Don't Look Now remains unforgettable by film buffs for many reasons but there are too scenes that are etched in film history. I can't imagine a remake missing them but also don't think they could ever be truly be duplicated.
The ending is one that has made many horror montages and something that still leaves me breathless. Though by today's expectations would almost be considered anti-climactic as there is no major confrontation or a scary chase down dark hallways or any major final showdown. Yet it was the perfect and most fitting ending that has been slowly built up the entire movie and I couldn't think of anything that could replace it. Yet that massive gut punch of the revelation of who is behind the red coat could never be pulled off now because it is expected thus will feel deflated. If you anticipate it then it is no better than when we cheer on Freddy Krueger for all his pointless kills, because the real thrill and fear is gone. I couldn't imagine what could be a possible worthy replacement without just feeling like hallow reenactment.
The second is the infamous sex scene that at the time of release there was hot debate if Sutherland and Christie had actual sex since it was so explicit and realistic. Looking at the PG-13 mania of today or even how R-Rated movies don't seem to have characters who make love, I can't even fathom an attempt to duplicate it. The scene was vital as the passionate and intense lovemaking feels like overcompensating for the doubt and bitterness that exists between them. The evidence of a rift grows when they are more distant and disconnected after the sex. The sex is both passionate and heartbreaking. I can't think of a director that could make a sex scene today with the levels of storytelling and nuance. I'm afraid if it was even attempted that it would lose all meaning and purpose since it would be sanitized and missing all elements of realism.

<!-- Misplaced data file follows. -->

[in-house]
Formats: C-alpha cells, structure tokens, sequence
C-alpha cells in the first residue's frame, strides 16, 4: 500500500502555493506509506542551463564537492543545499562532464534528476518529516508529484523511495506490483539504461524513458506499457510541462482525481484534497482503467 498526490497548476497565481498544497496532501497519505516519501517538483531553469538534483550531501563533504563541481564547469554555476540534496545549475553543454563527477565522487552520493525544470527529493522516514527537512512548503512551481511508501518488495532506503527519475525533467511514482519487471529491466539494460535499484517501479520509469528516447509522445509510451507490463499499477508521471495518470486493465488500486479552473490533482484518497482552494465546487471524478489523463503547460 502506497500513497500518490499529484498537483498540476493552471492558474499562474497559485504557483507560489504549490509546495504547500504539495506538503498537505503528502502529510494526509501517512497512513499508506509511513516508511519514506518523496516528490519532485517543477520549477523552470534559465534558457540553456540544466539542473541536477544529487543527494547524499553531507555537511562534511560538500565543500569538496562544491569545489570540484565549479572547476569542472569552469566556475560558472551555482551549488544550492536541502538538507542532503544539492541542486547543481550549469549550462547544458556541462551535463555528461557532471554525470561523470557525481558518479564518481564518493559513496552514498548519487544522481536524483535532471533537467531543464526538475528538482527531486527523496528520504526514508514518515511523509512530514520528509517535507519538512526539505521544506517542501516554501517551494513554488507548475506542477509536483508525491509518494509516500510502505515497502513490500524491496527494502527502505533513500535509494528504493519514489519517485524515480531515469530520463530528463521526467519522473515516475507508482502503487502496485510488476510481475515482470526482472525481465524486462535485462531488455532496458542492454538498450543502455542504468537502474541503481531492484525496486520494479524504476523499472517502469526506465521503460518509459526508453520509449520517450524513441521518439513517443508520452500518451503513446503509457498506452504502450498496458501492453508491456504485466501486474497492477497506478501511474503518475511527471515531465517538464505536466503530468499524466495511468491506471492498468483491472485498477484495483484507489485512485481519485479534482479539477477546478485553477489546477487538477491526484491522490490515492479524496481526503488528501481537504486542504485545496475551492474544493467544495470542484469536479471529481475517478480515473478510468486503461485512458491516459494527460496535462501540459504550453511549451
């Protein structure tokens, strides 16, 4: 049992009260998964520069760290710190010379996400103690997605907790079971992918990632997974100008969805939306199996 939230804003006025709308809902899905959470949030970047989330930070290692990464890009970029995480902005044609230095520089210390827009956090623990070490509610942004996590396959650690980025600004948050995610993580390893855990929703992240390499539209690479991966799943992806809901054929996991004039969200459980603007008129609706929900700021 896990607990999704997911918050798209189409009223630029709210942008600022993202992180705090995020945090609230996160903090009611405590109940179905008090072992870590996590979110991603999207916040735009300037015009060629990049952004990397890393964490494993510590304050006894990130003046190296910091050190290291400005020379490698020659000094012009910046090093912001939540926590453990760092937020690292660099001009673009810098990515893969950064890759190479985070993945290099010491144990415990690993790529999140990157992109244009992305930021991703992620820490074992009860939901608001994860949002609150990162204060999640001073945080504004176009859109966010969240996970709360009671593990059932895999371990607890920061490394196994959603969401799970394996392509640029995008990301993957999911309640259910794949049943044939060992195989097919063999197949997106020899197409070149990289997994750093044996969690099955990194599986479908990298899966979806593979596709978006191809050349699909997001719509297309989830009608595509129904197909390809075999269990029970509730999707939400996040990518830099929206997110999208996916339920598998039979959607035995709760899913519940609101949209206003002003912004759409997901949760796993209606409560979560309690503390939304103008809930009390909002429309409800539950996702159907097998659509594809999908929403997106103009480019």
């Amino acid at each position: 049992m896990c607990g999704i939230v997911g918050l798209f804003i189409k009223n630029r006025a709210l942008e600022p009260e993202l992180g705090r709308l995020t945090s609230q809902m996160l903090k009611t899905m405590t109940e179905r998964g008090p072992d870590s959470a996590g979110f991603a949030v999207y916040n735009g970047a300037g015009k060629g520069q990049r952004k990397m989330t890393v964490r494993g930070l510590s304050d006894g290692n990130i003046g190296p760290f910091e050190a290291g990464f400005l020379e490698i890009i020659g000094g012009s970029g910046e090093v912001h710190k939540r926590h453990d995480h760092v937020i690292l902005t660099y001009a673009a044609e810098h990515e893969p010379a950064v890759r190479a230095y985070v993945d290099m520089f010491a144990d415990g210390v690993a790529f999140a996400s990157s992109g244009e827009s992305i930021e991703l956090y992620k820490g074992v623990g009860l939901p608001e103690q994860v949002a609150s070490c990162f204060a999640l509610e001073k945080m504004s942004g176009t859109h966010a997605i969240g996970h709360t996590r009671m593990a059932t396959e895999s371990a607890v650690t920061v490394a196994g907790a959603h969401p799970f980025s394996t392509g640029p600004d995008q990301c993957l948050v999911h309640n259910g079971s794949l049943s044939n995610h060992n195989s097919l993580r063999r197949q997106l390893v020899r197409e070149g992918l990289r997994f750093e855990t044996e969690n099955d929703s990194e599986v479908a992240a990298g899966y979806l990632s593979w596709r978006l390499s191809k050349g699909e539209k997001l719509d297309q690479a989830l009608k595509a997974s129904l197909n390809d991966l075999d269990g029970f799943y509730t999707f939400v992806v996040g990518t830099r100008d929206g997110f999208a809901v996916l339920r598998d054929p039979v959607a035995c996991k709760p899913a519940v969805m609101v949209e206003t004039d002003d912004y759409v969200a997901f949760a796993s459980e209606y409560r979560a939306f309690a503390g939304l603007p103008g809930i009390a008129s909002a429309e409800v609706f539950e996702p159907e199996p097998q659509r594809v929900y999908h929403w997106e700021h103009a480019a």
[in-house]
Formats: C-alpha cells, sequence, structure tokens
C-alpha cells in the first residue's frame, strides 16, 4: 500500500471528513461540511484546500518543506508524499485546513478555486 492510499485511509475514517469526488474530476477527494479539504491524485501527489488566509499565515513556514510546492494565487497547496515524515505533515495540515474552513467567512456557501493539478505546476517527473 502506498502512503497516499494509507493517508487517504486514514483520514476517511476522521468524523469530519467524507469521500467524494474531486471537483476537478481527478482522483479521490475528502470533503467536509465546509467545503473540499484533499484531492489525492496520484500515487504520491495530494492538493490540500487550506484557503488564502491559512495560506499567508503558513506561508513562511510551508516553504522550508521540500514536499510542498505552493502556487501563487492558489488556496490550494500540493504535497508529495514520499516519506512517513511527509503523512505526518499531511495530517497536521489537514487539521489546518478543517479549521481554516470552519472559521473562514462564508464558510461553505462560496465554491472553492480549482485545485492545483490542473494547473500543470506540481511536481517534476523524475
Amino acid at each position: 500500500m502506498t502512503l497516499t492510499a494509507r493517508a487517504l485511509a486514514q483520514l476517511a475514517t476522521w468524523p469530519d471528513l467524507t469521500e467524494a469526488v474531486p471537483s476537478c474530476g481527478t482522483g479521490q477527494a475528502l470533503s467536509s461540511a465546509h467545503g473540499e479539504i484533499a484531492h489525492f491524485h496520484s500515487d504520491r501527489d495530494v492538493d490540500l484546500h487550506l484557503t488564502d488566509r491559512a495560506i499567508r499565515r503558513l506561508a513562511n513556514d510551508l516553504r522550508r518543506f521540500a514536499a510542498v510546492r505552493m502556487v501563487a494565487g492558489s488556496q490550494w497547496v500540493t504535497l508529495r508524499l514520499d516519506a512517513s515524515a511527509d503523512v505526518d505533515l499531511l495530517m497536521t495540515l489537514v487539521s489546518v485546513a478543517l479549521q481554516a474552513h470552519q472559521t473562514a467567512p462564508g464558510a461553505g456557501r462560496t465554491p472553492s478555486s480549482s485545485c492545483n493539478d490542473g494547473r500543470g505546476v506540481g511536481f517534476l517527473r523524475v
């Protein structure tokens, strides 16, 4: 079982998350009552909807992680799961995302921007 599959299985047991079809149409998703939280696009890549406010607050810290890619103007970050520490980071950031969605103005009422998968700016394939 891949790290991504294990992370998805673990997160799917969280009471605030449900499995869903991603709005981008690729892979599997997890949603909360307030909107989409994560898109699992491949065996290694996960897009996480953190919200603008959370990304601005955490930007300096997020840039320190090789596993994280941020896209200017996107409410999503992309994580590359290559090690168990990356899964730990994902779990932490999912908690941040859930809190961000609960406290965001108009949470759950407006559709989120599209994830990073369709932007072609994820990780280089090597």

If this stays away from the mainstream and becomes an independent horror then there may be a chance for it to be a decent homage. The independent horror scene is creating incredible features with depth like It Follows and The Babadook that respect pacing and atmosphere and trust the viewer to figure things out. But all that hope gets a giant arrow impaled through it as I remember these are the producers eager to make one of the six Robin Hood movies cramming up developmental and believe they've struck gold with the original idea of making it like Pirates of the Caribbean. I guess, we can all look forward to a supernatural movie that is eerily similar to Frozen.